The origins of “Tilting at windmills” go back to 1605 in a book by Miguel de Cervantes called Don Quixote, one of the greatest works of fiction ever published (certainly in the Spanish speaking world). I like the fact that more than 400 years later, the expression has new significance and a modern day relevance that could not have been foreseen.  It also neatly emphasizes just how long wind power has been a feature of the landscape. This conflict between Man and Nature is certainly not a modern day phenomenon. I also wanted to portray the long history of wind power in my images and fortunately, there were many opportunities to do just that since East Anglia has more windmills than any other part of the UK. The image of Herringfleet windmill in Suffolk dates from 1820, built to drain water from the surrounding marshland of the Broads, and now Grade II listed by English Heritage.

Windmills are not the only man-made features in the natural landscape that have come to be loved and admired. The Ribblehead railway Viaduct in North Yorkshire, England faced huge opposition due to impact on the landscape when constructed in the 1870s. A century later, people were campaigning against the closure of the same viaduct, which had become an integral feature of the landscape. I suspect that traditional windmills in this country have experienced a similar change of attitude with time. Does this imply that the outlook of future generations towards the visual impact of wind farms will be more favourable?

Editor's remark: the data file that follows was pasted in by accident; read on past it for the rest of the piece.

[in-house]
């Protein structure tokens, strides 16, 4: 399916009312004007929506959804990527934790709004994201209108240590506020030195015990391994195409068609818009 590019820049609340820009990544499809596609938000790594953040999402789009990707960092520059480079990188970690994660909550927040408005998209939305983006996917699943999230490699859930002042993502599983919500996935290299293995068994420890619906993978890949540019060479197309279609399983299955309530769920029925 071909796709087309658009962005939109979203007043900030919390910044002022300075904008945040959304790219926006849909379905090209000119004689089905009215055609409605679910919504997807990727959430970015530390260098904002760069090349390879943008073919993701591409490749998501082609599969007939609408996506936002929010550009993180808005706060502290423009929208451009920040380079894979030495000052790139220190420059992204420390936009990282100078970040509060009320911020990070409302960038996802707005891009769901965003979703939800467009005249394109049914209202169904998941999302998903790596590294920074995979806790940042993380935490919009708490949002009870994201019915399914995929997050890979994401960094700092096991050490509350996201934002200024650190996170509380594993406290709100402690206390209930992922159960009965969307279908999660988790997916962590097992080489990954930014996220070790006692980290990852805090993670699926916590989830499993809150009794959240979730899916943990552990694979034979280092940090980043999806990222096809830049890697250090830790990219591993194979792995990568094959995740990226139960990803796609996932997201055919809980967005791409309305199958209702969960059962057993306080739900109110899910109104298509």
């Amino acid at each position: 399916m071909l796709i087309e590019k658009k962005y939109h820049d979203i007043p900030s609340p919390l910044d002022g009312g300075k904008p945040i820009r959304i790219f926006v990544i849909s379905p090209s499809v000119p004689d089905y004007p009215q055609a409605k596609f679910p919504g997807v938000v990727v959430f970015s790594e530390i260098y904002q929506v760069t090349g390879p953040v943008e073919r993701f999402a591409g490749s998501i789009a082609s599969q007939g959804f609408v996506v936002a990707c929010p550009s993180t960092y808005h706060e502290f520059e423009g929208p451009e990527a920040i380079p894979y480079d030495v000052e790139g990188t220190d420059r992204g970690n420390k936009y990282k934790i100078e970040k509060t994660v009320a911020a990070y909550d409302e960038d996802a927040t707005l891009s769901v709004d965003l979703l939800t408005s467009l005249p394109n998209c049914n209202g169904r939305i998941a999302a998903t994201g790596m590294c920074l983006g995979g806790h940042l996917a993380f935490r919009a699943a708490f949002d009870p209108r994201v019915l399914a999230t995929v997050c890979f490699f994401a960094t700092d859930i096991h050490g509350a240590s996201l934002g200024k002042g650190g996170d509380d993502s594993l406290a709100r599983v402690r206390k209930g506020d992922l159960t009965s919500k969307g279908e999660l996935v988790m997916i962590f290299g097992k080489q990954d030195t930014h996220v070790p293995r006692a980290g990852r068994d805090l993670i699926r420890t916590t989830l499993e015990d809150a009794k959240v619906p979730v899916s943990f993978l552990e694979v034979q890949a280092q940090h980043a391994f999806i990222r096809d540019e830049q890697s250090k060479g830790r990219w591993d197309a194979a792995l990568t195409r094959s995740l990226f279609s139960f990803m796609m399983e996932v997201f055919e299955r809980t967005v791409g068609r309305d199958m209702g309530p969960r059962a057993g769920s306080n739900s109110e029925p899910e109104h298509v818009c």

My own feelings towards wind turbines have changed since I started this project several months ago. Wind turbines were foreign to me before starting the project. I think that the physical distance between people and turbines is one reason why they can be viewed as “alien intruders” in the landscape. So it was quite exciting to get up close and personal with the turbines – to see just what huge structures they really are and to see how they connect with the land in which they are placed. They feel less intimidating to me now.

Landscape and wind power both need each other. As I’ve noted in a previous blog, our most precious landscapes deserve to be protected but equally we need to avoid climate change impacts that could destroy these landscapes through flooding or other extreme weather events. The Norfolk Broads, Britain’s largest protected wetland, stand to be inundated with saltwater that would destroy its unique freshwater ecosystem if sea levels rise from climate change. Assuming that onshore wind power is one of the most advanced, cost effective and scalable clean energy sources, is it not irresponsible to avoid building the structures that can protect against the source of future threats to the landscape? That is not to say that wind farms should be built on unique habitat. But land with suitable wind resource will still need to be freed up somewhere for development and this will most likely be situated in rural areas.

My intention has always been to leave the images open to interpretation and to present both sides of the debate. So pay a visit to the exhibition before it closes to make up your own mind…

Tilting at windmills” – an exhibition by Colin Cafferty is showing at Other café and gallery, 48 Balls Pond Road, Dalston, London N1 4AP from 14 September 2012 to 10 October 2012. Opening hours Mon-Fri 9.30am-7pm. Sat-Sun 9.30am-6pm  (closed Tuesdays). Entry free.